It's also vital that everyone uploading information into the system should catalogue the same document in a consistent way. This is always a tricky problem, since different people will see a document and the cataloguing options in different ways. The key, however, is to strike a balance between providing enough terms to distinguish subjects sensibly, but not so many as to encourage ambiguities.
The name 'HELP' was my idea. We needed something snappy that summed up what we were trying to achieve. The name also says exactly what the service provides. It is both a library (a place cataloguing and storing documents) and a portal (a system pointing you to web based information which we don't ourselves control).
Getting the custom software developed was only a small part of having something ready for people to use. The bigger challenge was to stock the system with authoritative information from day one.
We knew that if we launched the service and people couldn't find what they wanted on their very first visit then they would be unlikely to return.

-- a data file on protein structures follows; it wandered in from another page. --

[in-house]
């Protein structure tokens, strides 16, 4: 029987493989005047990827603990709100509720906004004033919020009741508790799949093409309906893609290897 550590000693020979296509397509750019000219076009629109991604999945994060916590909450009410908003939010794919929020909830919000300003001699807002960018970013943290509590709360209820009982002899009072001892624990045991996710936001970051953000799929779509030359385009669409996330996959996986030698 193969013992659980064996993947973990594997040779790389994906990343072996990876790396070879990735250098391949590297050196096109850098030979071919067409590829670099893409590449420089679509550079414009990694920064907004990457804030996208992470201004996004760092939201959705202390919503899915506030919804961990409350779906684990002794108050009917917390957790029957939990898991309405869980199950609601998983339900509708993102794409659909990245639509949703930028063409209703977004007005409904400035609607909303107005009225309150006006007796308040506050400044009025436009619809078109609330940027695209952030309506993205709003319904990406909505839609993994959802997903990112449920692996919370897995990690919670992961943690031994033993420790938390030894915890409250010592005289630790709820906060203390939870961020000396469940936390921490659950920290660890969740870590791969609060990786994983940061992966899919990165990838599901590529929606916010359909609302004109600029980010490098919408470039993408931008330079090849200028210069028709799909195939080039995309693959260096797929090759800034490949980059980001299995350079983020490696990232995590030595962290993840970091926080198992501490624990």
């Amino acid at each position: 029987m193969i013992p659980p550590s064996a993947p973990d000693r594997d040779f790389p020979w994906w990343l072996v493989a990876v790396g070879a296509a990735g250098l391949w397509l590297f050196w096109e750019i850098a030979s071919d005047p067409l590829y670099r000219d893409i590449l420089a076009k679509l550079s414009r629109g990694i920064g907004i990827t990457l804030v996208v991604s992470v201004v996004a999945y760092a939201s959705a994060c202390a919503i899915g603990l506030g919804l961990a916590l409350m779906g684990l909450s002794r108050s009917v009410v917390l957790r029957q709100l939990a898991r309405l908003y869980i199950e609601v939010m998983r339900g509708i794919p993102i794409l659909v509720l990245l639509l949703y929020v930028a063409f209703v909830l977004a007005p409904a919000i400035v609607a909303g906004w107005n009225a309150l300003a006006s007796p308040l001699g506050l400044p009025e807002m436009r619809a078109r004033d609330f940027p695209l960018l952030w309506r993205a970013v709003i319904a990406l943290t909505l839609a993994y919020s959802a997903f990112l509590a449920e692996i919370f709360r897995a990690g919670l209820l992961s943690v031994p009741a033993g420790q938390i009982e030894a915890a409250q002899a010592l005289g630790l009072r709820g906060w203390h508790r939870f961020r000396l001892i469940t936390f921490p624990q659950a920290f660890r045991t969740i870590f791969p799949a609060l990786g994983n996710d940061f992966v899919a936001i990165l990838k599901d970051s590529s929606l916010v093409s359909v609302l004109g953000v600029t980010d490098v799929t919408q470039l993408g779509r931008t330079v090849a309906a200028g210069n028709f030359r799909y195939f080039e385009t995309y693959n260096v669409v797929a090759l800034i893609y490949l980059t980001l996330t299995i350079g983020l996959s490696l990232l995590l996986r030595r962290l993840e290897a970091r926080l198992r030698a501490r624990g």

In the end we launched HELP in the late summer of 2009 with around 1,400 documents fully catalogued, and with the portal section listing almost 300 web sites.
Stocking the system with all this information was a massive undertaking -- helped immensely by the Service Level Agreements we have with a set of third sector organisations who are expert in each Equality Target Group.
The task we set for each stakeholder organisation was to supply us with all the resources which they thought NHS managers should be able to find in order to research the needs of their communities. This had the advantage that they automatically provided only the most up to date and most relevant resources.